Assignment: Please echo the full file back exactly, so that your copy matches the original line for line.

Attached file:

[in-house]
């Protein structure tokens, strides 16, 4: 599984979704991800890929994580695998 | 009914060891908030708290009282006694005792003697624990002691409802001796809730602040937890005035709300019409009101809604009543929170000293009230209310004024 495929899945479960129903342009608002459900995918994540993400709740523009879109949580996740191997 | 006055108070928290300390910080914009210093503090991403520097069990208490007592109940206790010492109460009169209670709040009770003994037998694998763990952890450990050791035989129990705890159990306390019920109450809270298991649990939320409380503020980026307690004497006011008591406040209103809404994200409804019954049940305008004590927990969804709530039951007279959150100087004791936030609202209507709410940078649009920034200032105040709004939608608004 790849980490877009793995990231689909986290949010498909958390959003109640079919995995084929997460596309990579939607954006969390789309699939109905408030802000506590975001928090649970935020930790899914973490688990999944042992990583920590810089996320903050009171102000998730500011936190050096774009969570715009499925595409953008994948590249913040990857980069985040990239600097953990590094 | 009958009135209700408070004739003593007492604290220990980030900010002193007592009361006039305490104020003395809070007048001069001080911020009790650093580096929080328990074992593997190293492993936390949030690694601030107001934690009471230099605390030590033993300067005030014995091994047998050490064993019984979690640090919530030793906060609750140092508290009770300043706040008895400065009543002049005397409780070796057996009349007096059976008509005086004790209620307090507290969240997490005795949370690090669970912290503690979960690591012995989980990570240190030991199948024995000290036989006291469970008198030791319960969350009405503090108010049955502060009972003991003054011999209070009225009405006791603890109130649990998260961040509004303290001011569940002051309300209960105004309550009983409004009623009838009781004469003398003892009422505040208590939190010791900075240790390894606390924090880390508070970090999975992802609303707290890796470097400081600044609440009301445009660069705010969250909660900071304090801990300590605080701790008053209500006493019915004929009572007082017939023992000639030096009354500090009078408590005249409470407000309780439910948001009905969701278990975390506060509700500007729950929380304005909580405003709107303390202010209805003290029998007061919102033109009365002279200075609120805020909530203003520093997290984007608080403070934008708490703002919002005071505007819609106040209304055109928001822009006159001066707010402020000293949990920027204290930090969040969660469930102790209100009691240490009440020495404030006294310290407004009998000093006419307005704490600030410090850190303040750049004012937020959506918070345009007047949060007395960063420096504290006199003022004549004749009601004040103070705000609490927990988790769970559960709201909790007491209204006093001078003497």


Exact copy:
[in-house]
């Protein structure tokens, strides 16, 4: 599984979704991800890929994580695998 | 009914060891908030708290009282006694005792003697624990002691409802001796809730602040937890005035709300019409009101809604009543929170000293009230209310004024 495929899945479960129903342009608002459900995918994540993400709740523009879109949580996740191997 | 006055108070928290300390910080914009210093503090991403520097069990208490007592109940206790010492109460009169209670709040009770003994037998694998763990952890450990050791035989129990705890159990306390019920109450809270298991649990939320409380503020980026307690004497006011008591406040209103809404994200409804019954049940305008004590927990969804709530039951007279959150100087004791936030609202209507709410940078649009920034200032105040709004939608608004 790849980490877009793995990231689909986290949010498909958390959003109640079919995995084929997460596309990579939607954006969390789309699939109905408030802000506590975001928090649970935020930790899914973490688990999944042992990583920590810089996320903050009171102000998730500011936190050096774009969570715009499925595409953008994948590249913040990857980069985040990239600097953990590094 | 009958009135209700408070004739003593007492604290220990980030900010002193007592009361006039305490104020003395809070007048001069001080911020009790650093580096929080328990074992593997190293492993936390949030690694601030107001934690009471230099605390030590033993300067005030014995091994047998050490064993019984979690640090919530030793906060609750140092508290009770300043706040008895400065009543002049005397409780070796057996009349007096059976008509005086004790209620307090507290969240997490005795949370690090669970912290503690979960690591012995989980990570240190030991199948024995000290036989006291469970008198030791319960969350009405503090108010049955502060009972003991003054011999209070009225009405006791603890109130649990998260961040509004303290001011569940002051309300209960105004309550009983409004009623009838009781004469003398003892009422505040208590939190010791900075240790390894606390924090880390508070970090999975992802609303707290890796470097400081600044609440009301445009660069705010969250909660900071304090801990300590605080701790008053209500006493019915004929009572007082017939023992000639030096009354500090009078408590005249409470407000309780439910948001009905969701278990975390506060509700500007729950929380304005909580405003709107303390202010209805003290029998007061919102033109009365002279200075609120805020909530203003520093997290984007608080403070934008708490703002919002005071505007819609106040209304055109928001822009006159001066707010402020000293949990920027204290930090969040969660469930102790209100009691240490009440020495404030006294310290407004009998000093006419307005704490600030410090850190303040750049004012937020959506918070345009007047949060007395960063420096504290006199003022004549004749009601004040103070705000609490927990988790769970559960709201909790007491209204006093001078003497």